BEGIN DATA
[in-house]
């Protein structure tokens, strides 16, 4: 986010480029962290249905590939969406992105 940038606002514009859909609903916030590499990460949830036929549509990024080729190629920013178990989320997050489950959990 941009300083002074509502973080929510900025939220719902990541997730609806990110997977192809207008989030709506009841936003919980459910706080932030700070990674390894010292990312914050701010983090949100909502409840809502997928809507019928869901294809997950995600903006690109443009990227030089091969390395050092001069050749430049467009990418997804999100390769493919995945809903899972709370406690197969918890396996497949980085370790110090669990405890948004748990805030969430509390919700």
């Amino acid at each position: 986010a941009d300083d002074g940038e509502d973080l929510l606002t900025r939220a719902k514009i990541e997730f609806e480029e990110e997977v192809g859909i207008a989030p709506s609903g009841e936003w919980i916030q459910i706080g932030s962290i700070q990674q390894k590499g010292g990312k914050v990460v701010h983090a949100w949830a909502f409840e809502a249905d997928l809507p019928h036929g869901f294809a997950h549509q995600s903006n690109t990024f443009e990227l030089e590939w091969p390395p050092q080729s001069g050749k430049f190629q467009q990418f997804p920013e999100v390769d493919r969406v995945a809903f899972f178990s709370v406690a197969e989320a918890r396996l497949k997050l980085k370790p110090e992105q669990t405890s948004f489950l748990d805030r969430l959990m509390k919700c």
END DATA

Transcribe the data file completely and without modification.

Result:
[in-house]
């Protein structure tokens, strides 16, 4: 986010480029962290249905590939969406992105 940038606002514009859909609903916030590499990460949830036929549509990024080729190629920013178990989320997050489950959990 941009300083002074509502973080929510900025939220719902990541997730609806990110997977192809207008989030709506009841936003919980459910706080932030700070990674390894010292990312914050701010983090949100909502409840809502997928809507019928869901294809997950995600903006690109443009990227030089091969390395050092001069050749430049467009990418997804999100390769493919995945809903899972709370406690197969918890396996497949980085370790110090669990405890948004748990805030969430509390919700």
């Amino acid at each position: 986010a941009d300083d002074g940038e509502d973080l929510l606002t900025r939220a719902k514009i990541e997730f609806e480029e990110e997977v192809g859909i207008a989030p709506s609903g009841e936003w919980i916030q459910i706080g932030s962290i700070q990674q390894k590499g010292g990312k914050v990460v701010h983090a949100w949830a909502f409840e809502a249905d997928l809507p019928h036929g869901f294809a997950h549509q995600s903006n690109t990024f443009e990227l030089e590939w091969p390395p050092q080729s001069g050749k430049f190629q467009q990418f997804p920013e999100v390769d493919r969406v995945a809903f899972f178990s709370v406690a197969e989320a918890r396996l497949k997050l980085k370790p110090e992105q669990t405890s948004f489950l748990d805030r969430l959990m509390k919700c």